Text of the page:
STONEWALL 50/ WORLDPRIDE
A WorldPride Focus on Human Rights
For second year, NYC Pride hosts global conference
Raquel Willis, Tracey Africa Norman, and Janet Mock in a panel on transgender women of color.
part of her body positivity, Kaur said her condition
exposed her to intense ridicule as a youth
and she would look at herself in the mirror and
say, “I hate you, and you look like this, and this
is the reason you are getting bullied.” She added,
“At my lowest point, I was ready to end it all.
I was 16 years old.”
Among the goals of the conference was high-
➤ HUMAN RIGHTS CONFERENCE, continued on p.13
KNOW YOUR RIGHTS AS A PATIENT!
BY MICHAEL LUONGO
Much of the focus during World-
Pride last month may have been
on the parties and parades, but
among the many events produced
was the Human Rights Conference. It was the
second time New York has hosted the conference,
with last year’s being essentially a trial
run for Heritage of Pride, the organizer of Manhattan’s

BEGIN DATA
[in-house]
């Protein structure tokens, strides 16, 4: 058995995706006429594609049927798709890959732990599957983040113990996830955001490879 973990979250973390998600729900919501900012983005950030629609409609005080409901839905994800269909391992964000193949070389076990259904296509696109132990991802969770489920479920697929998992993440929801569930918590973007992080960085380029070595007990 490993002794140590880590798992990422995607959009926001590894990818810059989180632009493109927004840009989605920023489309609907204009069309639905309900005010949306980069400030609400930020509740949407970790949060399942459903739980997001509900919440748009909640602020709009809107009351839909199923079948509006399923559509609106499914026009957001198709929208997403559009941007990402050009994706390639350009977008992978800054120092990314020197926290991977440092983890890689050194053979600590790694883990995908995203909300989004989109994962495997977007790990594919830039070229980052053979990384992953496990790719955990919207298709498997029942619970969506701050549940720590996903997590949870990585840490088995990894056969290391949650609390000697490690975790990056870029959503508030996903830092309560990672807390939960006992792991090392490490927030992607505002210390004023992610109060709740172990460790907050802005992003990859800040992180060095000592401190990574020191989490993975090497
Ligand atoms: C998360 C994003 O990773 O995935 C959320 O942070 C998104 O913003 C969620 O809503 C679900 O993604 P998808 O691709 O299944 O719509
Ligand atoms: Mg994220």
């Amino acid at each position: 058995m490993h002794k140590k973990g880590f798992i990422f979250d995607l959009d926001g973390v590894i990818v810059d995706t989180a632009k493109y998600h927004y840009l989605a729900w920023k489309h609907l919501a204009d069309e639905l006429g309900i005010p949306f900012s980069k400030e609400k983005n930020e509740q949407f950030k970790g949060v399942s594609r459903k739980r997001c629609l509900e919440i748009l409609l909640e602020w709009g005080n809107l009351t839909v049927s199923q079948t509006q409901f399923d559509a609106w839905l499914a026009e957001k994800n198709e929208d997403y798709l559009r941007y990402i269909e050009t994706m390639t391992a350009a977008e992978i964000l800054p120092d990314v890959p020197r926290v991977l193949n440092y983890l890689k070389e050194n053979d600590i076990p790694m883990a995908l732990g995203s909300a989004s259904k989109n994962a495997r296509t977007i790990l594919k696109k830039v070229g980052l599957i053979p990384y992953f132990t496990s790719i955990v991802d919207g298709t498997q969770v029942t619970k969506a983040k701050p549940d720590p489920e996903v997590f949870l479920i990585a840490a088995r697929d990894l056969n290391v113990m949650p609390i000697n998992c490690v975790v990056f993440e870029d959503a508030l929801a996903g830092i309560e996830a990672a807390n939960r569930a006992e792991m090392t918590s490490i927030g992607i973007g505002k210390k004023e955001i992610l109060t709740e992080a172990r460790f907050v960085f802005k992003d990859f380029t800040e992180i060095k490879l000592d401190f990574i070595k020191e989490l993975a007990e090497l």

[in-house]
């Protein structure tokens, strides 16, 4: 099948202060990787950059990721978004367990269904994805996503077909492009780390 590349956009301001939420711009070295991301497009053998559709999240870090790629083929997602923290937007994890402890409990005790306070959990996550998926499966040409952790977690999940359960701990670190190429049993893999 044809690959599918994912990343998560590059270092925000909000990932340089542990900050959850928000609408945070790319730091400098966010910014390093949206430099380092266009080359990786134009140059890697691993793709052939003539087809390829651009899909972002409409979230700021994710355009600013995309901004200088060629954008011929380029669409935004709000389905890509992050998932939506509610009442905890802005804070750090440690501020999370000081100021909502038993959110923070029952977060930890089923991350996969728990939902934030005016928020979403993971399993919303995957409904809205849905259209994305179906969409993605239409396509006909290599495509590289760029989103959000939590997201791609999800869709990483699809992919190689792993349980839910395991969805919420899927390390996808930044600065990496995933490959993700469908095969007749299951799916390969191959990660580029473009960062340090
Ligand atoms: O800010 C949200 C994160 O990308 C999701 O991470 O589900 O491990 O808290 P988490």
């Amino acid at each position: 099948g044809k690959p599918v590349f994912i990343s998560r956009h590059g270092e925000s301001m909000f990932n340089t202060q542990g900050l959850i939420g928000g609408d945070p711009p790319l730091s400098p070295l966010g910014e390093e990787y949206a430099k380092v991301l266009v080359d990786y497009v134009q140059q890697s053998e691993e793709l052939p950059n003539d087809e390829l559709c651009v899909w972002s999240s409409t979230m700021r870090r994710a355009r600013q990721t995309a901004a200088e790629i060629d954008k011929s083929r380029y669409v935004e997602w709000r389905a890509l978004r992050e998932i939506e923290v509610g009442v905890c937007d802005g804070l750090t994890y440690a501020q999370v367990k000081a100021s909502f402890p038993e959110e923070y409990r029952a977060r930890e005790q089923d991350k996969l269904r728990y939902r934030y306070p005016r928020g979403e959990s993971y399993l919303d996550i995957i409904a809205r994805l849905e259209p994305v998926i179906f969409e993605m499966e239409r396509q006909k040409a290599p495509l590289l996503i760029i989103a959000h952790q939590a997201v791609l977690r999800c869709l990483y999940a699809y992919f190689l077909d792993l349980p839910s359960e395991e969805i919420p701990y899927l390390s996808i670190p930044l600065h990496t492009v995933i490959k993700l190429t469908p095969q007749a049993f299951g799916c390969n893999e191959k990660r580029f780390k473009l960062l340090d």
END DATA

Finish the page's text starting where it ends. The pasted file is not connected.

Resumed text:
Pride events, in anticipation of it hosting
WorldPride in 2019. InterPride, the group
that licenses World Pride, requires host cities to
sponsor the conference.
The success was in the numbers. Last year,
approximately 80 to 100 people participated.
This year, on the two days the conference was
held, June 24 and 25, that number was about
400, according to Eboni Munn, Heritage of
Pride’s communications manager.
Several keynote speeches opened the event,
including one from Harnaam Kaur, a British
woman with a condition known as heightened
androgens, which in her case gives her facial
hair typical of males. Sporting a full beard as
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